Returning The Baltimore Sun to Maryland hands, the state’s largest newspaper and its affiliates are poised to be acquired by a nonprofit formed by businessman and philanthropist Stewart Bainum Jr. that would operate the media organization for the benefit of the community.
As part of the acquisition, the nonprofit Sunlight for All Institute would acquire TheBaltimore Sun, the Capital Gazette papers in Annapolis, the Carroll County Times and several other Baltimore-area weeklies and magazines, as well as the affiliated online properties.
”This is great news for the future of local media, and ensuring key reporting and transparency into the future,” said Maryland Senate President Bill Ferguson, a Baltimore Democrat.
The Alden-Tribune deal is not yet done, needing the approval of Tribune Publishing’s shareholders.
In its announcement, Tribune Publishing said Alden signed a “nonbinding term sheet” to sell The Sun to the nonprofit established by Bainum. Those terms were not disclosed. The Sun deal is contingent on the Alden-Tribune deal going forward.
Founded in 1837, The Sun was long owned by the Abell family of Baltimore. Local ownership ended in 1986 when the newspaper was acquired by Times Mirror Corp. The Tribune Co. acquired Times Mirror in 2000. Tribune Publishing split off from Tribune in 2014, taking the legacy newspaper operations. Later that year, Baltimore Sun Media purchased Capital Gazette Communications, publisher of The Capital and Maryland Gazette, and Carroll County Times from Landmark Publishing.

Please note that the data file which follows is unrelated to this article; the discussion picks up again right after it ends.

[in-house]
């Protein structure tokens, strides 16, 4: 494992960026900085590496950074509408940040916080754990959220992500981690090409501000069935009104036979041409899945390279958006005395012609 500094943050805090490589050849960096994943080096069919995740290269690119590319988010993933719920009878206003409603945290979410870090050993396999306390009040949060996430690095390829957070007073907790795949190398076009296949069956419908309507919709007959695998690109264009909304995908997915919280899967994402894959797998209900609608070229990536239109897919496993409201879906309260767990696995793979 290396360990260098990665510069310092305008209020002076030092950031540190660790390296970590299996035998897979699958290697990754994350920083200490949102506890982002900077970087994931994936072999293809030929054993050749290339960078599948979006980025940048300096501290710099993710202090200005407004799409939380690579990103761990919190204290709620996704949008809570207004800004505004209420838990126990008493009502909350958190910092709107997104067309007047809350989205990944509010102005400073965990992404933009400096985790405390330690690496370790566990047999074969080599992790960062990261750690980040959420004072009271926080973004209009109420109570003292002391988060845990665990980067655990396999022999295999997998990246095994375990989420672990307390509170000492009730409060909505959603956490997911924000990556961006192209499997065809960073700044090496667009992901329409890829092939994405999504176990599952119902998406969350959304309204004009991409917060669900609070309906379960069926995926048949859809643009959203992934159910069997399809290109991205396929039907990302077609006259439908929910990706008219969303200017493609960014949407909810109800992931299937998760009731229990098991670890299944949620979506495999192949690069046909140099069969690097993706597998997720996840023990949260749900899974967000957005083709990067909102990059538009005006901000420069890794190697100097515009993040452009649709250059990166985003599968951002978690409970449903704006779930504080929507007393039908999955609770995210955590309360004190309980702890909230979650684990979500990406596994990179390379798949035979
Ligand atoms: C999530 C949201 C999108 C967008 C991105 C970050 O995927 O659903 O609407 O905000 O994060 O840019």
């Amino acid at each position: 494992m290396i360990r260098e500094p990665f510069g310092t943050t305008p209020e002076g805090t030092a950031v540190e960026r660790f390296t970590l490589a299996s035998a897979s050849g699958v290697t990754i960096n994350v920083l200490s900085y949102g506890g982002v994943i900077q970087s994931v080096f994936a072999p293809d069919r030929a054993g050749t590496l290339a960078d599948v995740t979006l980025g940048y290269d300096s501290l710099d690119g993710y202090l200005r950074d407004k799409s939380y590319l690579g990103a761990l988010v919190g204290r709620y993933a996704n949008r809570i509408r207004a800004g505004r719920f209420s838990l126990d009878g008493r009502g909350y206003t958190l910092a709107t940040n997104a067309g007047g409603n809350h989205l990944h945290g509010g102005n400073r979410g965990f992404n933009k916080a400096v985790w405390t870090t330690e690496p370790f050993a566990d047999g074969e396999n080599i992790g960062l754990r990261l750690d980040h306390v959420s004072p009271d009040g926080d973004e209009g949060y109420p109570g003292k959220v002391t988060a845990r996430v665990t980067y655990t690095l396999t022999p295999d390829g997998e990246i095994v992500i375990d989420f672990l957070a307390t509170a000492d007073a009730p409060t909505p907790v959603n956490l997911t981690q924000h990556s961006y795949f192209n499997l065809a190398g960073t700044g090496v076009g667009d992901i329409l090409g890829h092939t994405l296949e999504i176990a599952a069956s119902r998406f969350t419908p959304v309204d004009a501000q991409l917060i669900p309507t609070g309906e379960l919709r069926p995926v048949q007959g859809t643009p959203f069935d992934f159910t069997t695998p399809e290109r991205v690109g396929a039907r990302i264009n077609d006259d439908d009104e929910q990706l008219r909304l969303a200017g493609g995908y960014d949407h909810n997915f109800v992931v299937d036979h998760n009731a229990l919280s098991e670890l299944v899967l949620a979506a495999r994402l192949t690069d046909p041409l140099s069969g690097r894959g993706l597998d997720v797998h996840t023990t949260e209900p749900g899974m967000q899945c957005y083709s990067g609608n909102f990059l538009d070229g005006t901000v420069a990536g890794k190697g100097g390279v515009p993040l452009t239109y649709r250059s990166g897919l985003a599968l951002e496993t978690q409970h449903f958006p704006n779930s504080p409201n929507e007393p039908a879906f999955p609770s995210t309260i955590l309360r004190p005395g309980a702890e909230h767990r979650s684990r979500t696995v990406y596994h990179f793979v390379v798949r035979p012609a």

“In these times, local journalism is more important than ever. This news is a win for Sun employees and a more transparent, accountable Baltimore,” Baltimore Mayor Brandon Scott said in a statement.
“The Sun is a Maryland institution with a proud history, and an employer of hundreds of Marylanders,” Mike Ricci, a spokesman for Republican Gov. Larry Hogan, said in a statement. “We wish the paper great success as it returns to being locally-owned, and continues to carry out the work of the free press.”
In recent years, several newspapers have been acquired from chains and operate as nonprofits, including local ownership efforts in Salt Lake City, Philadelphia and the Berkshires in Massachusetts.
Rick Edmonds, a media business analyst for the Poynter Institute, said he thought local ownership could work. Poynter owns newspapers in Tampa Bay and St. Petersburg, Florida.
“I think the nonprofit model, and I am biased because Poynter has been pioneers, opens added opportunities by making it much easier for other individuals and donors and foundations to make contributions,” he said. “This can work.”
But even nonprofit-owned newspapers must contend with the challenging conditions facing all news organizations, Edmonds said.
Bainum, 74, could not be reached Tuesday evening for comment.
He is a Takoma Park resident who made his fortune in hotels and nursing homes. He remains chairman of Choice Hotels International, the Rockville-based hospitality franchiser for such marques as Cambria Hotels, Quality Inn and Econo Lodge.